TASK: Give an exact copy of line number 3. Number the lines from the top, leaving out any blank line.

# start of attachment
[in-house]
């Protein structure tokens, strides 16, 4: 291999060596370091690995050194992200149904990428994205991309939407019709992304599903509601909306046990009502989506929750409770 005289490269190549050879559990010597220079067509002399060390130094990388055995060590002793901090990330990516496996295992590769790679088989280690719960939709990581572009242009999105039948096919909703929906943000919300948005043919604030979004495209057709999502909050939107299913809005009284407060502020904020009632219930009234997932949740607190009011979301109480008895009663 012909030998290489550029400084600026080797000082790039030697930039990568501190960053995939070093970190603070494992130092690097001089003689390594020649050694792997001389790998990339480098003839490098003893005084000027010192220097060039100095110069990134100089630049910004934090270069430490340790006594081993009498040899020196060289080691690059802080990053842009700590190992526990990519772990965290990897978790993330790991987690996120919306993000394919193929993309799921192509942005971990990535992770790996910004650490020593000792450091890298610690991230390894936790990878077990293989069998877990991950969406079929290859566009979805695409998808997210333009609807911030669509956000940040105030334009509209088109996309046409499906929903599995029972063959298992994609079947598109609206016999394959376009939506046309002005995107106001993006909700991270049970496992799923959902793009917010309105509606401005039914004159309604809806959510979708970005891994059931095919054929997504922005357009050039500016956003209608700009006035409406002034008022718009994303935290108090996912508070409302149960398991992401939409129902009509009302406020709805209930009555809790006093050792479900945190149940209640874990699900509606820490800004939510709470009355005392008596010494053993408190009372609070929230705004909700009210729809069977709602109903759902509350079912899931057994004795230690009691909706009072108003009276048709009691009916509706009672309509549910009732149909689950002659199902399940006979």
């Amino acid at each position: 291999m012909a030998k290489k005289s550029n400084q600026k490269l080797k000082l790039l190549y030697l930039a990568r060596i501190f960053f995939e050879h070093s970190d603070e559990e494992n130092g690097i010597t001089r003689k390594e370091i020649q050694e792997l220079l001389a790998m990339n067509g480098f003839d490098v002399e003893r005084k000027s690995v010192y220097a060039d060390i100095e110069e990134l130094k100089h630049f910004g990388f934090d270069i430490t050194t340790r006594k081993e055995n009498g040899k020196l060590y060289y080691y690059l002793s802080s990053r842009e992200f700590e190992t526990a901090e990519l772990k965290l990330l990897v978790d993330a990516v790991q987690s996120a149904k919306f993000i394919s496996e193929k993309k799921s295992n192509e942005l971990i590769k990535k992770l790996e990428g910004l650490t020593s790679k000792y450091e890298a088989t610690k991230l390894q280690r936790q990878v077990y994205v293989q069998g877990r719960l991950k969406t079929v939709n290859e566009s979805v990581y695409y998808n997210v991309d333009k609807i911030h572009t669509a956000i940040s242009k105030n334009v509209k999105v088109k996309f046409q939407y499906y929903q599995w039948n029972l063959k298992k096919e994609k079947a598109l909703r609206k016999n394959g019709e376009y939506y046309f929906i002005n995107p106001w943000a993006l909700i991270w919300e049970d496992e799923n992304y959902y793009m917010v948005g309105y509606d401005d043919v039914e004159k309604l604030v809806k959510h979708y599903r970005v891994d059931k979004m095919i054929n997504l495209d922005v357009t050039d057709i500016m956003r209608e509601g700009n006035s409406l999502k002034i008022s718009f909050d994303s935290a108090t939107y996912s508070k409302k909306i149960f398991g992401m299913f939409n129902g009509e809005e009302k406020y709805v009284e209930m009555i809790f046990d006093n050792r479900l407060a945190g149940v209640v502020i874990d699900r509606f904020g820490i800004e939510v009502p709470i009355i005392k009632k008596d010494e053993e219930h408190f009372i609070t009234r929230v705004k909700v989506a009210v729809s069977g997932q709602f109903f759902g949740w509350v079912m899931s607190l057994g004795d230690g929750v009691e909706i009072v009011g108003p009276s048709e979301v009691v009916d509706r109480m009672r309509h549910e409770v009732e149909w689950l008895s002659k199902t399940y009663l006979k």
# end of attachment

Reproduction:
């Amino acid at each position: 291999m012909a030998k290489k005289s550029n400084q600026k490269l080797k000082l790039l190549y030697l930039a990568r060596i501190f960053f995939e050879h070093s970190d603070e559990e494992n130092g690097i010597t001089r003689k390594e370091i020649q050694e792997l220079l001389a790998m990339n067509g480098f003839d490098v002399e003893r005084k000027s690995v010192y220097a060039d060390i100095e110069e990134l130094k100089h630049f910004g990388f934090d270069i430490t050194t340790r006594k081993e055995n009498g040899k020196l060590y060289y080691y690059l002793s802080s990053r842009e992200f700590e190992t526990a901090e990519l772990k965290l990330l990897v978790d993330a990516v790991q987690s996120a149904k919306f993000i394919s496996e193929k993309k799921s295992n192509e942005l971990i590769k990535k992770l790996e990428g910004l650490t020593s790679k000792y450091e890298a088989t610690k991230l390894q280690r936790q990878v077990y994205v293989q069998g877990r719960l991950k969406t079929v939709n290859e566009s979805v990581y695409y998808n997210v991309d333009k609807i911030h572009t669509a956000i940040s242009k105030n334009v509209k999105v088109k996309f046409q939407y499906y929903q599995w039948n029972l063959k298992k096919e994609k079947a598109l909703r609206k016999n394959g019709e376009y939506y046309f929906i002005n995107p106001w943000a993006l909700i991270w919300e049970d496992e799923n992304y959902y793009m917010v948005g309105y509606d401005d043919v039914e004159k309604l604030v809806k959510h979708y599903r970005v891994d059931k979004m095919i054929n997504l495209d922005v357009t050039d057709i500016m956003r209608e509601g700009n006035s409406l999502k002034i008022s718009f909050d994303s935290a108090t939107y996912s508070k409302k909306i149960f398991g992401m299913f939409n129902g009509e809005e009302k406020y709805v009284e209930m009555i809790f046990d006093n050792r479900l407060a945190g149940v209640v502020i874990d699900r509606f904020g820490i800004e939510v009502p709470i009355i005392k009632k008596d010494e053993e219930h408190f009372i609070t009234r929230v705004k909700v989506a009210v729809s069977g997932q709602f109903f759902g949740w509350v079912m899931s607190l057994g004795d230690g929750v009691e909706i009072v009011g108003p009276s048709e979301v009691v009916d509706r109480m009672r309509h549910e409770v009732e149909w689950l008895s002659k199902t399940y009663l006979k």